Norfolk Southern Corp. is in the cross hairs of Calgary-based Canadian Pacific Railway Ltd., which is exploring the possibility of taking it over, according to a report by Bloomberg News.
The Canadian railroad, the second-largest in that country, has already been working on financing for a possible deal and has been in “early-stage merger talks” with Norfolk Southern, which is valued at about $24 billion, the report stated, citing “people familiar with the matter.”
The Norfolk-based railroad declined to address the report.
“We don’t comment on rumors,” said Susan Terpay, a Norfolk Southern spokeswoman.
Canadian Pacific did the same: “CP does not comment on market rumour and speculation,” said spokesman Martin Cej in an email.
The report comes just a little more than a year after Canadian Pacific made a similar move to merge with Florida-based CSX Corp., Norfolk Southern’s rival. News of the end of that round of merger talks came in late October 2014, about a week after reports began to circulate.
Norfolk Southern has about 30,000 employees, more than 1,150 of those in Hampton Roads. It is the second-largest railroad on the East Coast; CSX is No. 1. Norfolk Southern is one of three Fortune 500 companies headquartered in the region; the others are Chesapeake-based Dollar Tree and Newport News-based Huntington Ingalls Industries Inc .
A year ago today, Norfolk Southern’s stock closed at a record high, within days of media reports that it might be next on Canadian Pacific’s list.
In an October 2014 teleconference with analysts, Wick Moorman, then-chairman and CEO of Norfolk Southern, said “a major railroad merger is not a good idea,” when asked about the idea of rail combinations.
He cited three main reasons: the difficulty in putting such big companies together and the significant service problems that historically result for some time; that “there aren’t that many overlapping routes, there aren’t that many redundant facilities;” and a nonreceptive regulatory environment.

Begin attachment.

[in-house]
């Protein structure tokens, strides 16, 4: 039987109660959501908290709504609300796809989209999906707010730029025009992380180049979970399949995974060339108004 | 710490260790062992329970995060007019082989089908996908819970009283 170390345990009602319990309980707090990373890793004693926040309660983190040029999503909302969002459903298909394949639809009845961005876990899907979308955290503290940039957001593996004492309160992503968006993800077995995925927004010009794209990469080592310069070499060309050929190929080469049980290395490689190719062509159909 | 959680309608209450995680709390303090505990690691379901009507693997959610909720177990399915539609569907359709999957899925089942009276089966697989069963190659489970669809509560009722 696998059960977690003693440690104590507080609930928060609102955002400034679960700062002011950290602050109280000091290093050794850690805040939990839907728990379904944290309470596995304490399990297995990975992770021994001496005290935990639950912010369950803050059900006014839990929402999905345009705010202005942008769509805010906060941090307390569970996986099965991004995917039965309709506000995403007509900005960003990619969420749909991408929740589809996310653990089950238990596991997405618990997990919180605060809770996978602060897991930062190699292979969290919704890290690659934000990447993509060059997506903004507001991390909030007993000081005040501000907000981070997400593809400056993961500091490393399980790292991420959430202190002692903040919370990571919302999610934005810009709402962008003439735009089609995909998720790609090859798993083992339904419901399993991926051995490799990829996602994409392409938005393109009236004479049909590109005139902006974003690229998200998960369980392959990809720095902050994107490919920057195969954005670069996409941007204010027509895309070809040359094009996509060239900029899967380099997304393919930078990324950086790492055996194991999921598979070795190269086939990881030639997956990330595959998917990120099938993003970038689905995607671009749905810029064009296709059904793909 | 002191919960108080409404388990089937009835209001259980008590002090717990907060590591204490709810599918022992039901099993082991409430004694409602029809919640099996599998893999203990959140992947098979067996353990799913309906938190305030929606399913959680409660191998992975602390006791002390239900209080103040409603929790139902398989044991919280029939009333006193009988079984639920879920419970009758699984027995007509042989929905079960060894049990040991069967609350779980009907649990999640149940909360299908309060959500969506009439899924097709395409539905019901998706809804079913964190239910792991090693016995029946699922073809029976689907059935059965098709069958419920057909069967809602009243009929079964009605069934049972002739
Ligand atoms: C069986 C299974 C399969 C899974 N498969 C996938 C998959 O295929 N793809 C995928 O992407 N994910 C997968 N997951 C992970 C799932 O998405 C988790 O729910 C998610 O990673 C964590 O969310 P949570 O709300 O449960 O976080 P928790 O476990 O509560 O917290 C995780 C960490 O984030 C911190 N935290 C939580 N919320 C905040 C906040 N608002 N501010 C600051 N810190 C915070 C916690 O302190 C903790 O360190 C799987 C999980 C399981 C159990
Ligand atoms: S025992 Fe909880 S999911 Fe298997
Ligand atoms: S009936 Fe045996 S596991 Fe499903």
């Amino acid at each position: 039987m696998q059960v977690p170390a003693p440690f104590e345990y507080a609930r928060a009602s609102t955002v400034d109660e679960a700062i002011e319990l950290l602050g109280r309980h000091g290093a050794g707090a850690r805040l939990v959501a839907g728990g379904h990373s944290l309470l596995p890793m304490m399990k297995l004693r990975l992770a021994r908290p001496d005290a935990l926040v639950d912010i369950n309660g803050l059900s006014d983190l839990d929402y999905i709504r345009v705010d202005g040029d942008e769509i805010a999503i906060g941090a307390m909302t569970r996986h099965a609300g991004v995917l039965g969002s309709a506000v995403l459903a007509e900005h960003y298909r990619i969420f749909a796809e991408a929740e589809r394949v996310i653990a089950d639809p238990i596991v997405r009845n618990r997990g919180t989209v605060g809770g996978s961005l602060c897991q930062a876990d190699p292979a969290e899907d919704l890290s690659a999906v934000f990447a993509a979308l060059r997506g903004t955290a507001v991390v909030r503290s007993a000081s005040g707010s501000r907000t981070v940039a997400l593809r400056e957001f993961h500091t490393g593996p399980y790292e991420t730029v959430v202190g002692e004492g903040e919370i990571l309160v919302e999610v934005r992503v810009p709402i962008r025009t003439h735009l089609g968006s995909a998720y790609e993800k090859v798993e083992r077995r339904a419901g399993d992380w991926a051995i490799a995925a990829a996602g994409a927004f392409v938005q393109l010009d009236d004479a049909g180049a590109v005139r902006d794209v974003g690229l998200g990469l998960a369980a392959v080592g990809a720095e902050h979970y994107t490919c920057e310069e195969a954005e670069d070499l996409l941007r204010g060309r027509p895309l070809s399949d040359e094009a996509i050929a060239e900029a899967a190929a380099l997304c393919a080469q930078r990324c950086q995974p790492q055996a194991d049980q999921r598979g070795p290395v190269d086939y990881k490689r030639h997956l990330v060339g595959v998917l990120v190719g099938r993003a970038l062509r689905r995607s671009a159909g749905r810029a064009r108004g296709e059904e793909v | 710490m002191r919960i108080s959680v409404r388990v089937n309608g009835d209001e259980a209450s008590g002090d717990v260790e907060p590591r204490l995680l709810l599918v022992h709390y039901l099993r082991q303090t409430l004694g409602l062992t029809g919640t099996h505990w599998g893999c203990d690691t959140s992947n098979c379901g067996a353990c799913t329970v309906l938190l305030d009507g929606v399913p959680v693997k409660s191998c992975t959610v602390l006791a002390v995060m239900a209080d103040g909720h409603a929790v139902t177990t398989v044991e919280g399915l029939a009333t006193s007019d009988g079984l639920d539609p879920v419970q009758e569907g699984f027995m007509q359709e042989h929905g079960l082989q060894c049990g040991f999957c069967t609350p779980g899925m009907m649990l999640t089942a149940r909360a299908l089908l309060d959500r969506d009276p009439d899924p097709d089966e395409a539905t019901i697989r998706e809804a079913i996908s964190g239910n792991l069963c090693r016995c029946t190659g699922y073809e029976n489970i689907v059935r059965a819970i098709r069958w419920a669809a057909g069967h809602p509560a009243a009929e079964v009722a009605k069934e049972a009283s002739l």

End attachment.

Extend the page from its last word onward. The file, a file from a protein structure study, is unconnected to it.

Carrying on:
Moorman recently stepped down as executive chairman, leaving James Squires, already Norfolk Southern’s president and CEO, as its new chairman, effective Oct. 1. Moorman is serving as senior adviser to Squires through Dec. 31, when he will retire as a Norfolk Southern employee.
While Squires is new in the job, he’s not new to the company, “which has a very strong culture, so I would be surprised if he had a different position,” Anthony Hatch, a New York-based independent railroad analyst, said Monday.
He said he considered a merger between the two railroads a long shot:
“I think the odds are low. I think there could be benefits, but I think the risk-reward ratio tilts heavily toward risk – operational, cultural, financial and, most importantly, political.”
Any merger would have have to be approved by the U.S. Surface Transportation Board as well as Canadian regulators.
Jason Seidl, a Cowen and Co. analyst who follows Norfolk Southern, was more optimistic about the possibility of a deal, in an industry update issued Monday. A Canadian Pacific-Norfolk Southern “merger could be beneficial for the two carriers in the long term, and while a big rail transaction typically involves a tough integration phase, shareholders may view this one as a rare opportunity to maximize their value in an otherwise weak market; and shippers may be less vehemently opposed to a merger today than they were a year ago when service was much worse.”
Seidl said Cowen believes Norfolk Southern’s management “is less likely to quickly rebuff CP’s offer in today’s environment than in the case of CSX’s management last year, when coal, however weak then, was still not as bad as today.”
Norfolk Southern recently reported that coal revenue for the third quarter slipped 23 percent from the same quarter a year ago. It has faced continued weakness in its coal franchise in recent years: While coal accounted for about 31 percent of railway operating revenue in 2011, it dropped to about 21 percent in 2014, according to annual reports.
Hunter Harrison, CEO of Canadian Pacific, told analysts last year that “consolidation was the best way to increase capacity in an industry that badly needs it, at a time when volumes are growing, regulators are slowing oil trains and communities are resisting trains altogether,” according to a Wall Street Journal report.
Norfolk Southern’s stock, which on Nov. 10, 2014, closed at $116.60 in trading on the New York Stock Exchange, closed Monday at $88.62, up $8.75 a share.